Which is better: Buying a resale flat or an under-construction flat?
When people decide to buy a flat, the biggest dilemma that they often face is whether they should buy a resale flat or go for an under-construction flat. Buying both resale flats and under-construction flats has its own set of advantages and disadvantages, which people should compare and decide on, taking their financial condition and requirements into consideration.
In this article, we will be enlisting certain key pros and cons of both resale flats and under-construction flats. You can analyse these pros and cons to decide which might be a better option for you to purchase.
The Pros of Buying a Resale Flat
- You pay for what you see.
The foremost advantage of buying a resale flat is that “you pay for what you see”. Many times, we see that, at the time of possession of an under-construction flat, builders increase the area of the flat, which results in an increase in the cost of the flat.
Furthermore, upon completion of an under-construction flat, there is a huge gap between the expectations of the customer and the actual condition of the flat, which often leaves the buyer of an under-construction flat with a bad taste.
- There is no waiting period.
Another advantage of buying a resale flat is that you can get immediate possession of the flat upon making the complete payment for it.
- Clarity over the final amount to be paid
Unlike the ambiguity around the final price to be paid for an under-construction flat with respect to the inclusion of taxes, charges, and other hidden components, the final price to be paid for a resale flat is quite clear, and there is a very low probability of any additional charges to be paid at the time of possession.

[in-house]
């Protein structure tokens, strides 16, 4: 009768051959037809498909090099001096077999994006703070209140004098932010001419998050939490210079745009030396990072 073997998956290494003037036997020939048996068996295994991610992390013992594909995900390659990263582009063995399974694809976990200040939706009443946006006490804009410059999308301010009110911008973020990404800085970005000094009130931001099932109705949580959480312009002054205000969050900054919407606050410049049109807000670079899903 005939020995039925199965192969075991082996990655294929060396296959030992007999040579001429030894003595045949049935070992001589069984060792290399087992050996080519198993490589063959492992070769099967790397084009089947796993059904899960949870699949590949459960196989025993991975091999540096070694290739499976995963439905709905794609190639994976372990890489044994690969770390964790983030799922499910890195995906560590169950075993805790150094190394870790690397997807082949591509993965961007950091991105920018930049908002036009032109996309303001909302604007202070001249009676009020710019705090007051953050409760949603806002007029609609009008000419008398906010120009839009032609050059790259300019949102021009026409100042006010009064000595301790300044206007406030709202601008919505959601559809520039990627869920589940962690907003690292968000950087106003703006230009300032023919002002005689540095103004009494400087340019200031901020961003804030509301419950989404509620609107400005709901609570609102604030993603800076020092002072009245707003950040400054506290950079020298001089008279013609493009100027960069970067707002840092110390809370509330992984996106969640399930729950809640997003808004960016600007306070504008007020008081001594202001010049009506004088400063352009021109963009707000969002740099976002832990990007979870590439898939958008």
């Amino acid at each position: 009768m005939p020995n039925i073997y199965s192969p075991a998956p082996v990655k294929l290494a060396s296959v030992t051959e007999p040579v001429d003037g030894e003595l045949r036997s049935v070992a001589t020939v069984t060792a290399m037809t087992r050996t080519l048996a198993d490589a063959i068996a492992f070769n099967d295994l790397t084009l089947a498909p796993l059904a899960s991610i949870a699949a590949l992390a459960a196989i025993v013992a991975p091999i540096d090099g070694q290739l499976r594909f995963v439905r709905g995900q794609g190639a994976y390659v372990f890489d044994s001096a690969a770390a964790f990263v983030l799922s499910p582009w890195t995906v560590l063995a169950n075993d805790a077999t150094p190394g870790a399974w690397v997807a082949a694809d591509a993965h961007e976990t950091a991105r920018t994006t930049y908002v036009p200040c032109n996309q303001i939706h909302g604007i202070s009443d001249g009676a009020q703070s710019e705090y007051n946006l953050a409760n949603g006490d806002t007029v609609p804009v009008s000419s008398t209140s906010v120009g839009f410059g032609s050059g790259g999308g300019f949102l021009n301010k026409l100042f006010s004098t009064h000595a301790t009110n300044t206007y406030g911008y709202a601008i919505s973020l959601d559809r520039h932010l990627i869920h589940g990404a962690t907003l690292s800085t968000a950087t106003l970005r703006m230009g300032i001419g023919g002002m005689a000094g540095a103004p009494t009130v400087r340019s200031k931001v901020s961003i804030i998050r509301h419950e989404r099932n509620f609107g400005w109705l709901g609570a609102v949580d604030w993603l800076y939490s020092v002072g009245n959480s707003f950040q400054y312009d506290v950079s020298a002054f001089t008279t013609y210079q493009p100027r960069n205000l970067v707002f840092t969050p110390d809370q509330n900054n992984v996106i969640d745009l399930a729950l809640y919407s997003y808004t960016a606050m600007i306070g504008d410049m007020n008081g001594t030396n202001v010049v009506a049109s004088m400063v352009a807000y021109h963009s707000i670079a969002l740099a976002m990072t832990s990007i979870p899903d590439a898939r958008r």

- Essential community facilities are available.
Another critical benefit of buying a resale flat is the availability of community facilities like schools, hospitals, malls, etc.
As most people will buy a resale flat in an already developed area where people are already residing, the availability of these facilities will be there.
- Better clarity over monthly maintenance charges
In all probability, a resale flat will be in a society that has a proper RWA (Resident Welfare Association) in place. There will be no ambiguity over the maintenance costs to be incurred by the buyer after the purchase of the flat.
The Cons of Buying a Resale Flat
- Old Construction